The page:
Those were golden words coming from someone speaking about his own experience, but when someone is telling you how you’ll feel, it’s instant baloney. The only reason I didn’t kill him with my bare hands was that I could not lift my right arm. And it wasn’t just him. It seemed like everyone was telling me what my experience was going to mean. “Oh, this means you’re going to be doing the walk.” “Oh, this means you’re coming to the luncheon.” “This means you’re going to be wearing the pink ribbon and the pink T-shirt and the headband and the earrings and the bracelet.”

At that point, I felt like being a cancer survivor was taking over my life. That’s when I told myself, “Claim your experience; don’t let it claim you.” We know that the way to cope with trauma, loss, or any other life-­changing experience is to find meaning. But here’s the thing: No one can tell us what that meaning is. We have to decide what it means. And that meaning can be quiet and private—we don’t need to start a foundation, write a book, or work on a documentary. Instead, perhaps we make one small decision about our lives that can bring about big change.

Many years ago, I had a patient who was a wonderful young man. He was beloved by us, so it came as a shock to realize he had no friends. He lived by himself, he’d come in for chemotherapy by himself, and he’d walk home alone. But he had tons of friends on the infusion floor, with people in his room all the time. At his last chemo treatment, we had a celebration for him, and I asked, “What are you going to do now?” He answered, “Make friends.”

And he did. He started volunteering and going to a church. At Christmas, he invited me and my husband to a party, and it was filled with his friends. He decided that the meaning of his experience was to know the joy of friendship, and he learned to make friends.

Sometimes it’s not outside factors that cause us to take on that survivor identity; sometimes we like the perks, but we get stuck. One of the things I love most about being a chaplain is seeing my patients a year or years after their treatment. It’s inspiring to find out how they’ve changed and what has happened to them. So I was thrilled one day to see a former patient who was there for her one-year ­follow‑up exam with her two adult daughters. They were ecstatic—she’d just gotten her test results and she was NED: No Evidence of Disease. We sat down, and within two minutes, she was retelling me the story of her diagnosis, surgery, and chemo, even though I’d seen her every week and knew it. She used words like suffering, agony, and struggle and ended her story with “I felt crucified.”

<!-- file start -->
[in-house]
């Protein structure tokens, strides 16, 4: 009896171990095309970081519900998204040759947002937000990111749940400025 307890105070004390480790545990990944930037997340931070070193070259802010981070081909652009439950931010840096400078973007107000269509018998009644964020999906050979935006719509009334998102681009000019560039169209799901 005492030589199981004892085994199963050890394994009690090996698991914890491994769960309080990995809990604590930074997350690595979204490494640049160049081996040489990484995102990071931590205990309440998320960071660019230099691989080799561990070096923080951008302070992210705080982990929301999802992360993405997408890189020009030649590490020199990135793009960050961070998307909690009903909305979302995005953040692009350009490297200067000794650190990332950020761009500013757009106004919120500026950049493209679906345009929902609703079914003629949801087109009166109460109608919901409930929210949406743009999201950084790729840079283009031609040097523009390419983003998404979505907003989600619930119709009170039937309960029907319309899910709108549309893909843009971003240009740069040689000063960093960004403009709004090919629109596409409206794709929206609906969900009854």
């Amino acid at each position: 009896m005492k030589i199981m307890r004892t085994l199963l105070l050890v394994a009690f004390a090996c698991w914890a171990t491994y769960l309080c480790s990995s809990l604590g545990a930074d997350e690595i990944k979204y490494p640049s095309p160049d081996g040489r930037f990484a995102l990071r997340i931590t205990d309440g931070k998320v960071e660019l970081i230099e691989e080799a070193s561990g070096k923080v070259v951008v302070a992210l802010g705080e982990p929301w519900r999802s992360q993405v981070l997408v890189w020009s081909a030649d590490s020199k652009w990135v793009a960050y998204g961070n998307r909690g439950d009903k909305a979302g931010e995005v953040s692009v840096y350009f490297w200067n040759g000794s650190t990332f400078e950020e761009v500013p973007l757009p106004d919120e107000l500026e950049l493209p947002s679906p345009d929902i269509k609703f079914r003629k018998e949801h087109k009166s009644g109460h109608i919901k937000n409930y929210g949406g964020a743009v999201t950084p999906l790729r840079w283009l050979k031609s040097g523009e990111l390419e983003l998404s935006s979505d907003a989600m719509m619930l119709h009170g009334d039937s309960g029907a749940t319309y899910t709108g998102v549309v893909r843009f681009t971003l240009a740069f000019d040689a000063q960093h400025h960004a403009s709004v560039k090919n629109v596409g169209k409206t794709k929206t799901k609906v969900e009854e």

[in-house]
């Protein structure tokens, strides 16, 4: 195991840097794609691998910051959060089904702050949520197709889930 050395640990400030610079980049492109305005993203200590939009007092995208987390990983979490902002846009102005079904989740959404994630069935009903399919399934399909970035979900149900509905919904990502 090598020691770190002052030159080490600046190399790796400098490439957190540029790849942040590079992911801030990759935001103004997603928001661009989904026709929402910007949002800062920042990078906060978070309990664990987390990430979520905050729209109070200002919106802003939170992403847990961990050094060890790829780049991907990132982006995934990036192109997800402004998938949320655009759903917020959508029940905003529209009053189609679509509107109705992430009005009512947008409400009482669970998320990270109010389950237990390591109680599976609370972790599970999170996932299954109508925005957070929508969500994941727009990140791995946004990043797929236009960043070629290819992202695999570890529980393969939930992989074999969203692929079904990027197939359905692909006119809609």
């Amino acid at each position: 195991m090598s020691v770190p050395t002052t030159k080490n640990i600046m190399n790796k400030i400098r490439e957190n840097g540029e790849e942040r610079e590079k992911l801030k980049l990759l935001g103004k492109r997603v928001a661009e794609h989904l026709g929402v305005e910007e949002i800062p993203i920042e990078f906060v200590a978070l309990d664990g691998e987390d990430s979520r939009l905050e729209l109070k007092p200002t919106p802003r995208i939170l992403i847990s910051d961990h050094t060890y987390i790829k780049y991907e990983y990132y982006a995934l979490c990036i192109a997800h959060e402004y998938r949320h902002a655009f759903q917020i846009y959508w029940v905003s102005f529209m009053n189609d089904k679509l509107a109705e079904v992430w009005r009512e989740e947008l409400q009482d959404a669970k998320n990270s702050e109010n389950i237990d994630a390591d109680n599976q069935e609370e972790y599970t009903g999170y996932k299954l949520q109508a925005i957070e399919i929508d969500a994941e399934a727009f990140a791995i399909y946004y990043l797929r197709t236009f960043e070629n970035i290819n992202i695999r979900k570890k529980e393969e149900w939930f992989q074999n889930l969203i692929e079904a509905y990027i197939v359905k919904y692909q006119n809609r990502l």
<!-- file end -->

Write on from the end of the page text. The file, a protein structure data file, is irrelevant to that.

At that moment, her daughters stood up and left to get coffee. I handed the woman a tissue and gave her a hug. Then, because I cared for her, I told her, “Get down off your cross.” She said, “What?!” I repeated it. To this woman’s credit, she was able to talk about why she was clinging to her survivor identity. It got her attention, and people took care of her, for a change. Now it was having the opposite effect and pushing people away—they kept leaving to get coffee.

You may think I was a little harsh with her, so I’ll add that I was speaking out of my own experience. Years before, I was fired from a job I loved. Afterward, I wouldn’t stop talking to everyone I met about my innocence, the injustice, and the betrayal until, just like with this woman, people were walking away from me. I realized I wasn’t processing my feelings—I was feeding them. But with any resurrection story, we know that you must die before you can be reborn. Jesus was dead for a whole day in the tomb before he rose. For us, being in the tomb means doing our own work around our wounds and letting ourselves be healed. We have to let our old story go so that a newer, truer story can be told about who we are.

What if we lived in a world without survivors? What if people decided to claim their trauma as an experience instead of taking it on as an identity? It could mean the end of being trapped by our wounds and the start of defining ourselves by who we are becoming. Remember, we’re all on this bus together. What story are you going to tell?